On repeated occasions, surveys in Australia and elsewhere report business leaders complaining about graduates without appropriate skills.
Recently I wrote about one factor that could explain this: the implicit privileging of writing about all other forms of communication throughout our education system. Graduates, therefore, tend to have weak skills in listening, seeing and reading, even drawing and visual communication, all of which are critical for engineering and most other professions.
This helps to explain why the reputation of graduates is so low, particularly in the minds of business employers. And it is not just engineers, apparently, that are said to have terrible communication skills.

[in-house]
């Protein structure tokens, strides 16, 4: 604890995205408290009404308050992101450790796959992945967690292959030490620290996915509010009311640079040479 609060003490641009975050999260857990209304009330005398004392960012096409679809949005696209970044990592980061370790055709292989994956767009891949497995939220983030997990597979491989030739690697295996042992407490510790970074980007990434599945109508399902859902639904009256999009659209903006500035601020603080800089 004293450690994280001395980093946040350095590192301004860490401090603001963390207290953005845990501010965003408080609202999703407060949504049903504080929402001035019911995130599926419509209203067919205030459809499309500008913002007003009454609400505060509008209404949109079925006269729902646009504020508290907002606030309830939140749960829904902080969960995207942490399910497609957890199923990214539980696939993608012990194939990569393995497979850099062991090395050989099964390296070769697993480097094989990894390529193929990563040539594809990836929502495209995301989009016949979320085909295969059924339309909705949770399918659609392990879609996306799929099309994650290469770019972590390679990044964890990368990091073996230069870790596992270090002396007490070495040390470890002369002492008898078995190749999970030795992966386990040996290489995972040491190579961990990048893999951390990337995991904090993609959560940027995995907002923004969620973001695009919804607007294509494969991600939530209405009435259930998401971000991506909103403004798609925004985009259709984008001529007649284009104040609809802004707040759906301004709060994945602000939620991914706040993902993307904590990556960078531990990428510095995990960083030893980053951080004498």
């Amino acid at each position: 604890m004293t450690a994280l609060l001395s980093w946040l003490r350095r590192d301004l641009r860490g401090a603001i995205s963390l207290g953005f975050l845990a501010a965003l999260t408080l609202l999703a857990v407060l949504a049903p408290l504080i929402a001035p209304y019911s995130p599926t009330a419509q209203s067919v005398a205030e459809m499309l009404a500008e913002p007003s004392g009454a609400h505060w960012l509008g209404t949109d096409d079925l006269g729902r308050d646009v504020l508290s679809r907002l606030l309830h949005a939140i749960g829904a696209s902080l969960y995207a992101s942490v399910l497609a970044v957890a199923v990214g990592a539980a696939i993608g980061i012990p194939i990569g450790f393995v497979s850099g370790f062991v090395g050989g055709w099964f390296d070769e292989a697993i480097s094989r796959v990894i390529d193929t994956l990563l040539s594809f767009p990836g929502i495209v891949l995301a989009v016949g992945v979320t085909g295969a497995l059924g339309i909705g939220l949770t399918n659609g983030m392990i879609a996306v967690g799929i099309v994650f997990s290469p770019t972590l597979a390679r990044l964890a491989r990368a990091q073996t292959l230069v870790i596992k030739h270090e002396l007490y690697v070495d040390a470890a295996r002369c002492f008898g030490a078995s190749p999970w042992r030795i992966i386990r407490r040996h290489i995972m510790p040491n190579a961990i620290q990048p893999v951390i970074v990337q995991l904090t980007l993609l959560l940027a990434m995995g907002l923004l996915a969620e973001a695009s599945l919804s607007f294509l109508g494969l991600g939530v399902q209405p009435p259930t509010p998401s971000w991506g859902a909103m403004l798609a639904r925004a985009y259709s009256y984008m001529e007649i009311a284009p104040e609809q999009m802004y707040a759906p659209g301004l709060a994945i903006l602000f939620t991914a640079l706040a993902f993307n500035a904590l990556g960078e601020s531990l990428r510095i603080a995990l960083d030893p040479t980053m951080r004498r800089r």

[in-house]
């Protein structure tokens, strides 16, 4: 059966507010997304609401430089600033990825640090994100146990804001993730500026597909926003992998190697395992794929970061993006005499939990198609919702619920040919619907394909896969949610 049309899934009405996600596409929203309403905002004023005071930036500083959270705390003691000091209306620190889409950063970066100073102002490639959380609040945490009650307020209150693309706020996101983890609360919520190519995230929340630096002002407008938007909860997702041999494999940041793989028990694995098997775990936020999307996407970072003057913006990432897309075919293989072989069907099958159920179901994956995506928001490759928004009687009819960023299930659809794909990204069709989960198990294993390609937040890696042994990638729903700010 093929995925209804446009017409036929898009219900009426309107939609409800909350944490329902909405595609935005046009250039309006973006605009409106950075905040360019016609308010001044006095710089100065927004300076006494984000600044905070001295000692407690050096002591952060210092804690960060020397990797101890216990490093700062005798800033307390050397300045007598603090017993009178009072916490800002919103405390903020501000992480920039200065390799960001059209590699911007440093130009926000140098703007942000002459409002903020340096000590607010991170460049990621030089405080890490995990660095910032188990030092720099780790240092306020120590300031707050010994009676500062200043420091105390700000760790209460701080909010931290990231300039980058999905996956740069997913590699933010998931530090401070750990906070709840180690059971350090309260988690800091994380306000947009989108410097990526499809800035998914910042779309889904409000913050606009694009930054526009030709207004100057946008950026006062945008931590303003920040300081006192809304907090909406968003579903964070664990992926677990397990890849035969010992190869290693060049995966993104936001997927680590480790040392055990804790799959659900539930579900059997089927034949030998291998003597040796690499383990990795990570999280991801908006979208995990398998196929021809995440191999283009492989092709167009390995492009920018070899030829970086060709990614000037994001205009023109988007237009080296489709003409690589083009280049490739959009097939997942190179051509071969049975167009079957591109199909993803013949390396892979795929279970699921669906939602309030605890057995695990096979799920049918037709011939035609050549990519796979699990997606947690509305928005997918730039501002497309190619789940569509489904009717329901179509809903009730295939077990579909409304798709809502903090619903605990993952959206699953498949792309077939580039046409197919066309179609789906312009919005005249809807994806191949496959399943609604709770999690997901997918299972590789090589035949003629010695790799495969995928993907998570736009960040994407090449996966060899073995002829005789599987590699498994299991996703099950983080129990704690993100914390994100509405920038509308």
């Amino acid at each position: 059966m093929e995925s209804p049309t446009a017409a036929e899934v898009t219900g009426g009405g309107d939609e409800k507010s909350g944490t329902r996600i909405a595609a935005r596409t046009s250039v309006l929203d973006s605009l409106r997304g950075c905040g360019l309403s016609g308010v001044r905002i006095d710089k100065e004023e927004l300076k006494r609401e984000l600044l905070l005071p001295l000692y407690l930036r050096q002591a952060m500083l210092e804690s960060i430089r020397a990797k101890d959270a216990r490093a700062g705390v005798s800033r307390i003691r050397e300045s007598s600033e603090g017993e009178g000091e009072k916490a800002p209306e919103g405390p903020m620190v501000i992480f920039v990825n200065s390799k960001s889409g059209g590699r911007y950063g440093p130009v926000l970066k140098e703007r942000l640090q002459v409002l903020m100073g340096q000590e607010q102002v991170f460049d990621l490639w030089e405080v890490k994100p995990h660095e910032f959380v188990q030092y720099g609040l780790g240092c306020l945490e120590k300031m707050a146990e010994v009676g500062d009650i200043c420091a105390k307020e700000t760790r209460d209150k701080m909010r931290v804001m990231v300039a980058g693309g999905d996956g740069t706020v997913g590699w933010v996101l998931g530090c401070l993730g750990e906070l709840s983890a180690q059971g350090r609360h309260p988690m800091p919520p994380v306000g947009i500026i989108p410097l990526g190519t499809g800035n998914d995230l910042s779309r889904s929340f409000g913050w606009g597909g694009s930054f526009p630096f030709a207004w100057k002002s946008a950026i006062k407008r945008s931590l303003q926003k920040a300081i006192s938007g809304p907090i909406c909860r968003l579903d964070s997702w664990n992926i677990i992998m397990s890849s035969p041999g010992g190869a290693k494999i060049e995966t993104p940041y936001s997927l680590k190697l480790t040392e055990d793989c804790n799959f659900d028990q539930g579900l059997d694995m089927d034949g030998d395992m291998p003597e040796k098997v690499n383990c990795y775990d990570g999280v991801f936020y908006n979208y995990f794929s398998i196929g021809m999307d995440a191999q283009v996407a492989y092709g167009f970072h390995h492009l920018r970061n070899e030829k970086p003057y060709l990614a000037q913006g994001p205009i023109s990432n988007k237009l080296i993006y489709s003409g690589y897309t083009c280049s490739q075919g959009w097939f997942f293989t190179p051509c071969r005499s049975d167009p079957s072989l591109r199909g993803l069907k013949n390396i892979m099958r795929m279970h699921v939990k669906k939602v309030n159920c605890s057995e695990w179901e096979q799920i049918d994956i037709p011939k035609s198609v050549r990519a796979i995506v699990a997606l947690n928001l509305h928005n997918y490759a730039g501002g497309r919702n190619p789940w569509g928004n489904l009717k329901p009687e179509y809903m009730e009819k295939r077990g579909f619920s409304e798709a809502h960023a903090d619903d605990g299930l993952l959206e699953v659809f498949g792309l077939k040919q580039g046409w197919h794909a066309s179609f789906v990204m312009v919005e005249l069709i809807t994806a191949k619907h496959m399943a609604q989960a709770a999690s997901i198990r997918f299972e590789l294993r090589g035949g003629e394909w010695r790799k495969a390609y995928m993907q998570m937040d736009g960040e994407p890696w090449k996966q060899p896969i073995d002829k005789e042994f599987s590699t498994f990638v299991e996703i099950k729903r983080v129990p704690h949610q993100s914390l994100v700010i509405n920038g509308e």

My research on engineers provides some novel answers that lie deep within the structure of our education systems. There are some other factors that have emerged from this research affecting not just engineers, but all graduates.
In this post I will describe the second of these factors: the implicit relegation of collaboration. Continue reading